Now, here’s Dave’s blog:
Blog Author: David J. Zumpano, Esq, CPA, Co-founder Lawyers With Purpose, Founder and Senior Partner of Estate Planning Law Center
The question of whether an attorney uses a conduit or accumulation trust in regards to an inherited IRA is a question of simplicity versus protection. Recently, the U.S. Supreme Court in Clark v. Remeker, ruled an inherited IRA is not “protected” from the reach of creditors.
As practitioners, we can still protect an inherited IRA by ensuring the beneficiary is a trust, not an individual. They key question when utilizing a trust is whether to make it a conduit trust or an accumulation trust. What factors should you consider? If the practitioner wants simple for both himself and the client, a conduit trust is the answer. Conduit trusts provide that any and all distributions that come into the trust on an annual basis must be distributed out in the same year to the rightful beneficiary.
Therefore, the trust is merely a “conduit” to hold the IRA for the benefit of the beneficiary. While this provides asset protection of the underlying principal of the IRA, it does not provide any protection of the required distributions from the trust to the beneficiary.
Alternatively, practitioners can elect to provide for an accumulation trust. In an accumulation trust, the RMD (or other IRA distributions) is distributed from the IRA to the trust, but, the trustee has the option to “hold” the distribution and accumulate it with the principal of the trust. The major downside to an accumulation trust is if the RMD is held and accumulated, the trust must pay the tax on the income from the IRA and trusts are traditionally taxed at a much higher rate than individuals.
Why would one do this?
If the beneficiary is in the middle of a lawsuit or becomes subject to alimony or other liabilities, any income distributed to the beneficiary would be lost. So the question becomes what is the bigger loss, a potential twenty-five to forty percent income tax, or a 100 percent loss creditors or other legal obligation. An accumulation trust can also serve to protect a beneficiary from themselves. In addition to protecting the income and assets “for” the beneficiary. A properly drawn accumulation trust also protects the IRA and distributions “from” the beneficiary. Many of us are aware of individuals with children who inherit IRAs and their first item to purchase is a fancy new sports car that costs $50,000.00. To do this, requires the beneficiary has to withdraw $71,500.00 assuming a 30% tax rate which leaves $50,000.00 to purchase the car that’s worth $40,000.00 when they drive it off the lot. Great way to turn $71,500.00 into $40,000.00 in a single act! In cases of spendthrift or other concerns, an accumulation trust provides the greatest option.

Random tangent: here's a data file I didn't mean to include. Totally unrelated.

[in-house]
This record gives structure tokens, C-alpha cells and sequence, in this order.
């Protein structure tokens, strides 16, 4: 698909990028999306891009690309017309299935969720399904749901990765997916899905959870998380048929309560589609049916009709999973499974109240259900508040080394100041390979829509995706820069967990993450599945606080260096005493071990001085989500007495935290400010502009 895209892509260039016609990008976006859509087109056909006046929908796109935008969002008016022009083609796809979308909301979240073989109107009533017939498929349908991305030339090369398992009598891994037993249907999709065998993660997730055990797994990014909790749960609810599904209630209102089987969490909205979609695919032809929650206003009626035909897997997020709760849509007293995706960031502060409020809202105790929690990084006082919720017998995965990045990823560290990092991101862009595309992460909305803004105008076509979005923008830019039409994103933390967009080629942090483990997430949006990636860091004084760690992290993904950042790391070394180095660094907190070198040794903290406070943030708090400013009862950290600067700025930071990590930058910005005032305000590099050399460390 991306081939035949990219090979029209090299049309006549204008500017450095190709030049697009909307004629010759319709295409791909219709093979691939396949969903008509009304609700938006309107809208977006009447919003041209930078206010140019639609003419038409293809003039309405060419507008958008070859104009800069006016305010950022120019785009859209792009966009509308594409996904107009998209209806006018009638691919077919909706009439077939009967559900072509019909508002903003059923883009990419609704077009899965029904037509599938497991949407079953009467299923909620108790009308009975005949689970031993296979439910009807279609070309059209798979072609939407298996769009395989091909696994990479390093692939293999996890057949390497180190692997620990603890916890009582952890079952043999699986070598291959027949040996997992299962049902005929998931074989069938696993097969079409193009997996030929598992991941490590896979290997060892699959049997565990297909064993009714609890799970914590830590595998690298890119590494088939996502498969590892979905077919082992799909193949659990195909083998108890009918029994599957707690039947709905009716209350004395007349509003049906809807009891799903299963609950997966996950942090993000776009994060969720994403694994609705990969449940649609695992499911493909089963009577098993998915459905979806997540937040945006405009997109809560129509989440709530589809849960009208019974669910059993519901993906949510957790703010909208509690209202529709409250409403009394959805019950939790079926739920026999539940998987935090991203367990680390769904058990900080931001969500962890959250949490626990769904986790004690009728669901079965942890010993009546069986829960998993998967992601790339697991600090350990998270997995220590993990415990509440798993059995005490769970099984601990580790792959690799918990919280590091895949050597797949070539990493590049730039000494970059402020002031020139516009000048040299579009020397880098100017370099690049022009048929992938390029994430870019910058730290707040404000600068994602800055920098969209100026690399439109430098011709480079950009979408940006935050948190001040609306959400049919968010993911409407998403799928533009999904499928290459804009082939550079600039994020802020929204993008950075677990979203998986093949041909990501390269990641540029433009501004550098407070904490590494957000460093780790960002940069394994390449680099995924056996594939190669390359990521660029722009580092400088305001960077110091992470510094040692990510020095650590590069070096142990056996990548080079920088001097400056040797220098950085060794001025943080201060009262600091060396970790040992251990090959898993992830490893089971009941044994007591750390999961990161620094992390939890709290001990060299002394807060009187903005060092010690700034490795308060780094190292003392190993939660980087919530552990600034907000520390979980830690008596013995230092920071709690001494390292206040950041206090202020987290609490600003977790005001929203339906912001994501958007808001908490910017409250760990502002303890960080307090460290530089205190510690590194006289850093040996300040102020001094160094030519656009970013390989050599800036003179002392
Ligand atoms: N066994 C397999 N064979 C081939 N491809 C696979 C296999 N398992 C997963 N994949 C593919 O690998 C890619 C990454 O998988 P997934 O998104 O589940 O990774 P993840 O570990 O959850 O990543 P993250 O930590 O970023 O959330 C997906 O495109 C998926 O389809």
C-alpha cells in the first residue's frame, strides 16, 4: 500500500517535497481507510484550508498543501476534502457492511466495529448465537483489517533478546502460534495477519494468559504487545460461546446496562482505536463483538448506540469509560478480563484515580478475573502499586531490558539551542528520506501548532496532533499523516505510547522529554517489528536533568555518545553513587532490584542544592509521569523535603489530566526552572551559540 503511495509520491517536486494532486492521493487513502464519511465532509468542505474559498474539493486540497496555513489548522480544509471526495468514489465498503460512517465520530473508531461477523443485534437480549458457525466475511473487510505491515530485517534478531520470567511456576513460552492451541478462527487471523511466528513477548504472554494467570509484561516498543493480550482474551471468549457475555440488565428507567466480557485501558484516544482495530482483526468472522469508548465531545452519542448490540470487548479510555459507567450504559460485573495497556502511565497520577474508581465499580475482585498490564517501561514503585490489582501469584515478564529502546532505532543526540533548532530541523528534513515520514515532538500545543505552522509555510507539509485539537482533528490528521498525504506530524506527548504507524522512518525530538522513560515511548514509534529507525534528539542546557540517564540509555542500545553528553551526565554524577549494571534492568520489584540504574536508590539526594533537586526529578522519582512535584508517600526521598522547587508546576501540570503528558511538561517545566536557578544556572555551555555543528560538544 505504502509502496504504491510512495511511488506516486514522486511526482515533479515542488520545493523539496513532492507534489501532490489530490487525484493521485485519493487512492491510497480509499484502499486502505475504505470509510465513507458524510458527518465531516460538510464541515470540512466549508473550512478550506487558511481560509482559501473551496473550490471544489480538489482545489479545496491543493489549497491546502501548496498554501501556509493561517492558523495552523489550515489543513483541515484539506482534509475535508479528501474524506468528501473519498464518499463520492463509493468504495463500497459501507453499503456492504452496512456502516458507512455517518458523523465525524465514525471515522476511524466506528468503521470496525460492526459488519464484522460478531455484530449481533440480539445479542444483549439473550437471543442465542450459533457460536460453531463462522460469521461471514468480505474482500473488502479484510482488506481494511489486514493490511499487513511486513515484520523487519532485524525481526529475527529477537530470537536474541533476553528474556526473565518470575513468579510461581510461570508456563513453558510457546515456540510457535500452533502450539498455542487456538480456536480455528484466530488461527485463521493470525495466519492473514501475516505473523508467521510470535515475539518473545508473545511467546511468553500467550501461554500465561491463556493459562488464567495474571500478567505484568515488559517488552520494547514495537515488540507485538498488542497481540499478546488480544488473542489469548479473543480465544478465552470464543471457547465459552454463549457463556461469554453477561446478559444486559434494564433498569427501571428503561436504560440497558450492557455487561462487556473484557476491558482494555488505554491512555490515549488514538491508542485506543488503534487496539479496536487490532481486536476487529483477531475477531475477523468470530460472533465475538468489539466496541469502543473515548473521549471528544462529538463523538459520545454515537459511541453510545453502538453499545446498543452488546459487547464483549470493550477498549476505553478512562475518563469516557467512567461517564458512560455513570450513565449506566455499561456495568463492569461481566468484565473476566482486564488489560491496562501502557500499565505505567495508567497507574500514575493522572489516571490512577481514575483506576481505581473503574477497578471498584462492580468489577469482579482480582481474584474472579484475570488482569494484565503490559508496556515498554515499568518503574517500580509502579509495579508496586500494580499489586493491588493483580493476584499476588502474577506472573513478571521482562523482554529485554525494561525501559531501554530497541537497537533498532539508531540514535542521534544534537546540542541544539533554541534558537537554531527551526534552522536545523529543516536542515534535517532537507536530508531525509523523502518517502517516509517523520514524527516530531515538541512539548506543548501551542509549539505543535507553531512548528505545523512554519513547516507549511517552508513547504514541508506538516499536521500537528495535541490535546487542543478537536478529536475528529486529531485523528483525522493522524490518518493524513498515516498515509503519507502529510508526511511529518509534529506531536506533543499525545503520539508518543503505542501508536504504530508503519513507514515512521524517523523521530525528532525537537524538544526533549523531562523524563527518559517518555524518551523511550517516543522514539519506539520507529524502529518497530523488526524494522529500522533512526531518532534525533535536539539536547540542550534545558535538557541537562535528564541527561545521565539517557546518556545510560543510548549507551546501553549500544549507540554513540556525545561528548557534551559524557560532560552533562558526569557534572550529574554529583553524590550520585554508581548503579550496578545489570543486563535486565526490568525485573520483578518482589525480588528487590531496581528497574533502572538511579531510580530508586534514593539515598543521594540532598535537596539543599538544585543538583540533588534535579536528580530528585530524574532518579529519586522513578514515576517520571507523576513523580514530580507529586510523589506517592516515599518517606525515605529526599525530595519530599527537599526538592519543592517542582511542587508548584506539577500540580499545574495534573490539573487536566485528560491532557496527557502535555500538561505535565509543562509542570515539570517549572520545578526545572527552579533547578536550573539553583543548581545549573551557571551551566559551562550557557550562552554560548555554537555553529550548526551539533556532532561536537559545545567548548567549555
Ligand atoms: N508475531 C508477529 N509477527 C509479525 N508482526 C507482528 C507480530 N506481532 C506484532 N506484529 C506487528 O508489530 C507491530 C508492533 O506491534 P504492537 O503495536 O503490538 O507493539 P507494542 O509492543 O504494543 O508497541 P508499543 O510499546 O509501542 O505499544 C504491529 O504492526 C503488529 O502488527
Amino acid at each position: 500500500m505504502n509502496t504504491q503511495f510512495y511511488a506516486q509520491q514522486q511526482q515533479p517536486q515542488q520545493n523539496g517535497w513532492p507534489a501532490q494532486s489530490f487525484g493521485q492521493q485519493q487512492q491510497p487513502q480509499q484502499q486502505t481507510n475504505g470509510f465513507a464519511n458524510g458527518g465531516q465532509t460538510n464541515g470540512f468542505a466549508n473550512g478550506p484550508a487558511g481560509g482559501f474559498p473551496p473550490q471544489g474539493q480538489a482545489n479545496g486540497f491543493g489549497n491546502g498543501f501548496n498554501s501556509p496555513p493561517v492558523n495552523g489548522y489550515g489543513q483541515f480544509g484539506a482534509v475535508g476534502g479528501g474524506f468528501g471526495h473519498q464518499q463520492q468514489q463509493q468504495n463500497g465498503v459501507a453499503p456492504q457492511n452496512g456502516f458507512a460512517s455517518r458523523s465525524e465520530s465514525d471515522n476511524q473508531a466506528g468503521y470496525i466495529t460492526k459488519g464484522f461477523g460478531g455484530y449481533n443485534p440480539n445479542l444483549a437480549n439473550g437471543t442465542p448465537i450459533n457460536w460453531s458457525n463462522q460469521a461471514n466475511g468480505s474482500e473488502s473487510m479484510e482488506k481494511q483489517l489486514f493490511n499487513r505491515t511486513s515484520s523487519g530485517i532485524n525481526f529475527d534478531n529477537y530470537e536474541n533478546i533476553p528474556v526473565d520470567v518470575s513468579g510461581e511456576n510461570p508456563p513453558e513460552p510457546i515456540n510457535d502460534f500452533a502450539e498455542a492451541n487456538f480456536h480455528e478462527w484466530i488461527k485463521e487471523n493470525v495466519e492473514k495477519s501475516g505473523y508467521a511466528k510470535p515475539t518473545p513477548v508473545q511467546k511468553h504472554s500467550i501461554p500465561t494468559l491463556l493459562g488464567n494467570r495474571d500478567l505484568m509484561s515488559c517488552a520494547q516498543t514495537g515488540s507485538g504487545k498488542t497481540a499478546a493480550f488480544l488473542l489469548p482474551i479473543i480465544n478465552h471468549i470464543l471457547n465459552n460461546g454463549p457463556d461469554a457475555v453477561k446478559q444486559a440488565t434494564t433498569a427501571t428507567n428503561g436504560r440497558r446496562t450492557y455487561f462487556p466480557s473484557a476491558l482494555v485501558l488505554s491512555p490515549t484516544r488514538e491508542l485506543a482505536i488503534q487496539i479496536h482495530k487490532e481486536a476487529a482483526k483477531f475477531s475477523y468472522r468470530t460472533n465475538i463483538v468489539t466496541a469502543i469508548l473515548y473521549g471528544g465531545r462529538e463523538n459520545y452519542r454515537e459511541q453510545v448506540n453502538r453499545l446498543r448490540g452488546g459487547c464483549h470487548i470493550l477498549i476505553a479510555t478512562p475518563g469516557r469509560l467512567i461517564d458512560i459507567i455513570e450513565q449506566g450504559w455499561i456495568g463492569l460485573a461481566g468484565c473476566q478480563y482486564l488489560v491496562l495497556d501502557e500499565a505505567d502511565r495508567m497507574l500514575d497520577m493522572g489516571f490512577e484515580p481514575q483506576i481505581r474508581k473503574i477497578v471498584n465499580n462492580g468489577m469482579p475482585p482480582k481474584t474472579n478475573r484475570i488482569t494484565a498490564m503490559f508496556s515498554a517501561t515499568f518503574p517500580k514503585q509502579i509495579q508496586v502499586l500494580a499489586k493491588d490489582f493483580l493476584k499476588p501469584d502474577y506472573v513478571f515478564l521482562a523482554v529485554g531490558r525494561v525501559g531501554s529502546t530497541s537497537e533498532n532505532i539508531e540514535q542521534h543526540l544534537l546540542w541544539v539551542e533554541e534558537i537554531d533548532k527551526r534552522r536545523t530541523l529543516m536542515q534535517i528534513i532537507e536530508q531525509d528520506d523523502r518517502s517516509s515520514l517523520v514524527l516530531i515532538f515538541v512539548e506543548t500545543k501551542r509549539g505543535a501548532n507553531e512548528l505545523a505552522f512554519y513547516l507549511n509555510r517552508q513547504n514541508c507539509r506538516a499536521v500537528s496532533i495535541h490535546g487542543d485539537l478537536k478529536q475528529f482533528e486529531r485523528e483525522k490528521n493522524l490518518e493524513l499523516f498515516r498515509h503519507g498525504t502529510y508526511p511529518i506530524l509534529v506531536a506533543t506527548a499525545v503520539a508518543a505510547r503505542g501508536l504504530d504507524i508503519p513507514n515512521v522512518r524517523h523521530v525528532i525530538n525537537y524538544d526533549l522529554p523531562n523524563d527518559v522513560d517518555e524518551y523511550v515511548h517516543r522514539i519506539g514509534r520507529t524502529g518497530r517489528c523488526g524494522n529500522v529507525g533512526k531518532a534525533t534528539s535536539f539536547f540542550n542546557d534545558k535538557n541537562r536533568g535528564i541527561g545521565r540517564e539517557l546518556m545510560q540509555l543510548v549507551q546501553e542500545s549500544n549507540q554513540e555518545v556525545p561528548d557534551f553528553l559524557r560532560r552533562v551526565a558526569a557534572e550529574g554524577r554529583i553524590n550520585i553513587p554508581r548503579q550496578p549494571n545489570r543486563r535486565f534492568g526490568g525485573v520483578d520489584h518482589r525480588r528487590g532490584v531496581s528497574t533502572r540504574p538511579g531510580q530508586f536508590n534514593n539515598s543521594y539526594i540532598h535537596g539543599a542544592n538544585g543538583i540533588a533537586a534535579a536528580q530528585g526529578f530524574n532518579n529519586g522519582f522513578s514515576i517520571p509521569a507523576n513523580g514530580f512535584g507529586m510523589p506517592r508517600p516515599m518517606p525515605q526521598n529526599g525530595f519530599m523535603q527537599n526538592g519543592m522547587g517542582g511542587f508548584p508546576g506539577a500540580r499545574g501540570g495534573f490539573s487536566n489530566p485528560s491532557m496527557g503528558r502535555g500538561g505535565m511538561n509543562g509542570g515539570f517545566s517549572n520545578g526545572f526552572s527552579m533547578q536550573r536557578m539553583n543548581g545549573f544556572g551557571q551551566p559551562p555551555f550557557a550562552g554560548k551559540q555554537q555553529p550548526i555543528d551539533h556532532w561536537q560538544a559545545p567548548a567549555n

Perhaps the greatest advantage of an accumulation trust is you can have the best of both worlds, that is if you choose to distribute all RMD out in the year received to have it operate like a conduit trust. A conduit trust, however cannot hold money to be protected or distributed later like an accumulation trust. Accumulation trust also is a better choice if the beneficiary is in the maximum tax bracket, so any accumulation would not create any additional tax loss. When properly drawn both conduit and accumulation trusts can provide for all of the RMD be calculated on the age of one beneficiary, but the distributions of the RMD can be distributed out to other beneficiaries who are in a lower tax bracket (i.e. the children of the beneficiary).
So determining whether to use a conduit or accumulation trust is deciding whether simple is the goal or ultimate protection is the goal. It is critical that you properly educate your client so they can advise you of what’s most important.
Stephen C. Hartnett, J.D., LL.M.
Associate Director of Education
American Academy of Estate Planning Attorneys, Inc.
9444 Balboa Avenue, Suite 300
San Diego, California 92123
Phone: (800) 846-1555